Hartford Hospital - Orthopedic Bone and Joint Institute

Company Perkins+Will & HDR
Lead Designer Perkins+Will & HDR
Design TeamLead Architect: Rob Goodwin Project Designer: Scott Allen, Tony Caputo Project Architect/Manager: Chia-Ling Yuan, Claudia Opel Design Team: Deborah Chang, Sara Husseini, Philip Leidy, Danny Maghuyop, Jordan Hanson, Sara Minsley, Timothy Cheng, Sumiyo Horino, Tamas Niczki
PrizeBronze in Architectural Design / Healthcare Architecture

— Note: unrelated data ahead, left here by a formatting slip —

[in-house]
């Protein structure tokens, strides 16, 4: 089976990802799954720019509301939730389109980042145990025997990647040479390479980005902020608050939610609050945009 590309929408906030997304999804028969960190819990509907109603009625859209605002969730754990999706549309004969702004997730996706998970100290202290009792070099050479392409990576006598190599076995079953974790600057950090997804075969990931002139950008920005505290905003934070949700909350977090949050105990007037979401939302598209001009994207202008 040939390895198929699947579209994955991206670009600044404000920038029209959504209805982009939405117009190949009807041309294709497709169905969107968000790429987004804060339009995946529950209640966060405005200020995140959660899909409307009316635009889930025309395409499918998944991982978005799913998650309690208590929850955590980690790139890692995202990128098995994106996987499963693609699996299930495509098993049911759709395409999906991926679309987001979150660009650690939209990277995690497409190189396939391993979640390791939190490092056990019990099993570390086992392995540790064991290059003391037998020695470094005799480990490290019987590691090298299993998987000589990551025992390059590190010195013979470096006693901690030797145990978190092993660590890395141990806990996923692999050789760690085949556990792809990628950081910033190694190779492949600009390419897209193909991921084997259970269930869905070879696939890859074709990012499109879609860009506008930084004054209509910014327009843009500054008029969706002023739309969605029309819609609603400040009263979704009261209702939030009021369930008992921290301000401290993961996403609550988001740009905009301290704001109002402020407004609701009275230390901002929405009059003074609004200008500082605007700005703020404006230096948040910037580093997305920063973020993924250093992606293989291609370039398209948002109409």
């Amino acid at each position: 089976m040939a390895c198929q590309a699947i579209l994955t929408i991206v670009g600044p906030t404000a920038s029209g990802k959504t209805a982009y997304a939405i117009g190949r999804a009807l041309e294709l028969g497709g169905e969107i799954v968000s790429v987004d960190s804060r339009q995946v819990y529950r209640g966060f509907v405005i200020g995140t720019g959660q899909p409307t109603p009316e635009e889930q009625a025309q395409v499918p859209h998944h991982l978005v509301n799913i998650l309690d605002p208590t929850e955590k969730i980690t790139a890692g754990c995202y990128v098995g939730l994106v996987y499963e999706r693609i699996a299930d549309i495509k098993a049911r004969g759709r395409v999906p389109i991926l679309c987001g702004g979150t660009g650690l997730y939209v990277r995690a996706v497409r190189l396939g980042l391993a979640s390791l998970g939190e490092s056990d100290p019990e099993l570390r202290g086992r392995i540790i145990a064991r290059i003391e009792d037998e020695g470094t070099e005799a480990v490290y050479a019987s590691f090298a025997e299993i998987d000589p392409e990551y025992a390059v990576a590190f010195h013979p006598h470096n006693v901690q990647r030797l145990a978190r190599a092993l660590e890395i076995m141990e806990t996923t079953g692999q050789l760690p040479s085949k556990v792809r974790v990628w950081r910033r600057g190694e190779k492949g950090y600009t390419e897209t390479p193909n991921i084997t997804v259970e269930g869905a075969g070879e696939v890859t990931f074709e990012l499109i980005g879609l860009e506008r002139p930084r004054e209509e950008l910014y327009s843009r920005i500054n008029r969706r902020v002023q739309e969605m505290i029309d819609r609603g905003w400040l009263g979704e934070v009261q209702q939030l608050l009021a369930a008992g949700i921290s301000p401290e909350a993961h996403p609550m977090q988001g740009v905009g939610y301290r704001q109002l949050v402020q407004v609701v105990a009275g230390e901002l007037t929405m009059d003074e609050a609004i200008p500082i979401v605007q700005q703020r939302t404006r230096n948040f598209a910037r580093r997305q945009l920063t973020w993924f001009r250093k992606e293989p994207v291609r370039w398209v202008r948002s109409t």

What if we created a dynamic new hospital centered around patient recovery and connections to nature while also responding to a clients strict programmatic needs and expresses their unique organizational motto, "Life in Motion?" Scheduled to open in the fall of 2016, the existing Hartford Hospital campus will expand to include this new state of the art 250,000-square-foot, 60-bed inpatient orthopedic hospital with a surgical center, imaging facility, rehabilitation clinic, administrative spaces, amenities for patients and staff, and an adjoining medical office building. Appearing as a series of undulating white forms the plate metal exterior continuously wraps the building moving inward and outward shaped specifically by the efficiency of each floors layout. The overall building bends at the center to create an expansive two-story covered drop-off area & lobby allowing light and nature to flood the inner most parts of the building, and the resulting corner garden at the intersection connects the hospital with the F.L. Olmsted-designed park to the South. To maximize natural day-lighting and views to the surrounding parks public areas have floor-to-ceiling glass, patient rooms look out over gardens, and everywhere except for sensitive operation rooms have a direct view to the outside. The Institute’s innovation in design extends to the patient experience: upon arrival, patients use a variety of interactive media to expedite admission processes and learn more about conditions and treatments. The lobby design features a sinuous balcony that mirrors a ‘connective tissue,’ linking both halves of the building. Specifically shaped by how we live and to address the complex issues of healing environments, the idea was to design a building molded to react to it’s context and program, creating patient gardens and a new gateway for the hospital. The design creates a more patient centered healing environment and hopefully changes the way we look at hospitals.